By Swami Asokananda

Swami Asokananda, a monk since 1973, is one of Integral Yoga’s foremost teachers, known for his warmth, intelligence, and good humor. His teaching comes out of his own practice and experience, having absorbed, from a young age, the wisdom of his Guru, Sri Swami Satchidananda. In this article, he talks about that journey and how it redefined his notions of success.

Recently, I read something in Inc. magazine that intrigued me. It referred to Tommy Caldwell, a 35-year-old Coloradan who is widely viewed as one of the greatest rock climbers of all time. Caldwell has attempted a number of times, so far futilely, to scale the Dawn Wall of El Capitan in a free climb—without any aid from climbing equipment or ropes. No one has ever done it. He was asked, “Why do you keep throwing yourself at this? All it does is give you failure upon failure. Why go back?” “Because success is not the primary point,” Caldwell said. “I go back because the climb is making me better. It is making me stronger. I am not failing; I am growing.”

In fact, Caldwell viewed failure as an essential part of his search for the outer reaches of his capabilities as a climber. “To find your limit and experience the most growth, you have to go on a journey of cumulative failure,” Caldwell said. “Even if I never succeed in free climbing the Dawn Wall, it will make me so much stronger, and so much better, that most other climbs will seem easy by comparison.”

In one sense, people like Caldwell, who are truly seeking mastery of a skill, seem to lack santosha—contentment. They’re never really content with success. They have a deep craving to get better and better, which often means repeatedly failing. In another sense, people like Caldwell have a deep sense of santosha: They don’t view failure as failure. They draw satisfaction from the fact that they succeed in doing their best and learning from that.

I love Tommy Caldwell’s perspective and like to think that I do my best to apply it to my life. But it wasn’t always this way for me. I grew up with the same idea of success as most people—what we call “the American dream.” As I reached the end of high school, though, things began to shift. After a year and a half of college, I had the clear sense that whatever I was supposed to learn in this life wasn’t going to take place in school. When I decided to drop out, my dad was understandably concerned; it didn’t sync with his vision of how his son was supposed to find happiness. So, he asked me to get psychological testing before taking any dramatic action. I did and my dad was told that I wasn’t totally out of my mind, so, with his hesitant blessings, I left school and moved into the New York Integral Yoga Institute. I was 19 years old. Four years later I entered the Holy Order of Sannyas.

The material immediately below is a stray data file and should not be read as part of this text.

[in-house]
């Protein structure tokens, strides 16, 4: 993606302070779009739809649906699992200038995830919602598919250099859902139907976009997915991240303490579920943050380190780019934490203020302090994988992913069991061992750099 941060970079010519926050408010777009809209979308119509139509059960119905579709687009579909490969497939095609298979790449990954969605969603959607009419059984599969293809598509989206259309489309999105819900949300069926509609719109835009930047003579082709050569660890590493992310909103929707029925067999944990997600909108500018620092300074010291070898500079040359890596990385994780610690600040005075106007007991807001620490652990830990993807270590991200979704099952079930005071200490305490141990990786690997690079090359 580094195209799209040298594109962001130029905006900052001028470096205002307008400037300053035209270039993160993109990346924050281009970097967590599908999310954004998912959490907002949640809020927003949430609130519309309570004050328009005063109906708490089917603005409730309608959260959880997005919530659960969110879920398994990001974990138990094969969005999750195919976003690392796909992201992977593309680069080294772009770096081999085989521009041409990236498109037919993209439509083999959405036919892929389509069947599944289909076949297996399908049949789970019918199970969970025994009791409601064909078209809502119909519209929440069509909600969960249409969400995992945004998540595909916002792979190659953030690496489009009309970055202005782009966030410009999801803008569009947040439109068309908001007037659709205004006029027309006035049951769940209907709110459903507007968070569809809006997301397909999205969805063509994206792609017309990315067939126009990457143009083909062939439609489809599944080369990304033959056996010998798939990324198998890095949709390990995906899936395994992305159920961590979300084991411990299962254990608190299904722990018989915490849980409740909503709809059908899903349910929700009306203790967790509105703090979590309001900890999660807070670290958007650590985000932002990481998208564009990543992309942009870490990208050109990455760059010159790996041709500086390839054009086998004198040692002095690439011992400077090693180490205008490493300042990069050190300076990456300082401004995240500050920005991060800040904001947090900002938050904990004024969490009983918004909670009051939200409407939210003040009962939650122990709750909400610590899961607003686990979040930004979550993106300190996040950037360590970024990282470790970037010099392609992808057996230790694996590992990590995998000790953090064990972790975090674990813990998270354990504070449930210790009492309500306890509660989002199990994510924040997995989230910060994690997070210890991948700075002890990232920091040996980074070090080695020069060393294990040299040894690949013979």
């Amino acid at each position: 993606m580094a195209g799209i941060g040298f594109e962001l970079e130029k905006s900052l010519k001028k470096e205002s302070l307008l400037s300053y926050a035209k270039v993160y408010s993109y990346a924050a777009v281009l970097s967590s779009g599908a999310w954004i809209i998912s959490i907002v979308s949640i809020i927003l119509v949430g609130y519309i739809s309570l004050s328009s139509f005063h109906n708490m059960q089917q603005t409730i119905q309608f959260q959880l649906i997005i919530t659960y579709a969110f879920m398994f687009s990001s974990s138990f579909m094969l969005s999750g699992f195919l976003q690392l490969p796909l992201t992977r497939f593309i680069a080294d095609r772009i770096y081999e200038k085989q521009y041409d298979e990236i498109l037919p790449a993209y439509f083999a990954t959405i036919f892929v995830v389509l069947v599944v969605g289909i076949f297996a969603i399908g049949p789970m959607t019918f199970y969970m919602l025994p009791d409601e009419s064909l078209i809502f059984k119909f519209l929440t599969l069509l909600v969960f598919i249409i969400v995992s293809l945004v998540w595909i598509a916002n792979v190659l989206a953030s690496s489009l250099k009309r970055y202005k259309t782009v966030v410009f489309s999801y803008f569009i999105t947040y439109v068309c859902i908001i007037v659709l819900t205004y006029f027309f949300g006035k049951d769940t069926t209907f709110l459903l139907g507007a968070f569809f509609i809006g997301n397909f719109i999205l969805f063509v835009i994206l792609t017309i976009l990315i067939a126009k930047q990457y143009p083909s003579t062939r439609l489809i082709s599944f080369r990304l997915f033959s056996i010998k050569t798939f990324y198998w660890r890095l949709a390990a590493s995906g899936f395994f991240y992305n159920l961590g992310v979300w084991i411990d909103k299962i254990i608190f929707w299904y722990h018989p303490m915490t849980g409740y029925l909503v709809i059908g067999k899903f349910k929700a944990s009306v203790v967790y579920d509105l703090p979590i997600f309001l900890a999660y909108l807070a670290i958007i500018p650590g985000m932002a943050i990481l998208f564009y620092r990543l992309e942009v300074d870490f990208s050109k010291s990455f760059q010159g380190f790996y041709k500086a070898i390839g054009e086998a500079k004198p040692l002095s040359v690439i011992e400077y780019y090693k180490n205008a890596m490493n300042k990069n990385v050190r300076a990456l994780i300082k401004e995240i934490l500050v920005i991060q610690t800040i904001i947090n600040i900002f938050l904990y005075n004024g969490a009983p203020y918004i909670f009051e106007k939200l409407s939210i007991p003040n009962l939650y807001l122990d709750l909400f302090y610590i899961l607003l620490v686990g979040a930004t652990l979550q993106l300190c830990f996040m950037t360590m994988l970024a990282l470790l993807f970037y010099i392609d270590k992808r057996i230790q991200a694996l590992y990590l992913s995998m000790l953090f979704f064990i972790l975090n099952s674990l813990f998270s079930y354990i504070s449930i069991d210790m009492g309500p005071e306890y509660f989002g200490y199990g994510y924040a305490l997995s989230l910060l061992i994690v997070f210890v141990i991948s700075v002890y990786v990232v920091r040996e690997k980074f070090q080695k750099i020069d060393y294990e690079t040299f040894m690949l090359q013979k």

What transpired during those four years, as I followed Sri Gurudev’s teaching as best I could, was a paradigm shift in my understanding of success. Before this shift, I thought success meant achieving the desired outcome that a person had set out to accomplish—winning the game, getting the promotion, marrying the sweetheart, having a blissful meditation. Some people call these things “good karma,” but yogis make a distinction between “good karma” and “success.” To a yogi, good karma is like a comfortable golden cage for the soul that only replaces our shabby plywood cage. In actuality, we’re not really in a secure situation because tomorrow we may not win the game, we may realize that we preferred our old job more, our sweetheart has somehow turned into a demon, and we can barely stay awake at morning meditation the next day. The one thing that we can say for sure about this type of success is that it will not last forever.

Convinced that the only “success” that couldn’t be taken from me was my innate happiness, I dove into my meditation practice. I began my practice with the understanding that success meant not thinking. And real big success would bring some altered state of blissful consciousness. The problem with this definition was that I pretty much always failed. And since I’m a persistent fellow, that meant 3 times a day, 7 days a week, 365 days a year I was a failure. And since I’d given up seeking success in everything else, I was a failure at the only thing left that was important to me. I was persistent, but I didn’t have Tommy Caldwell’s perspective and resilient attitude. . .

Read the rest of this article in the Winter 2014 of Integral Yoga Magazine.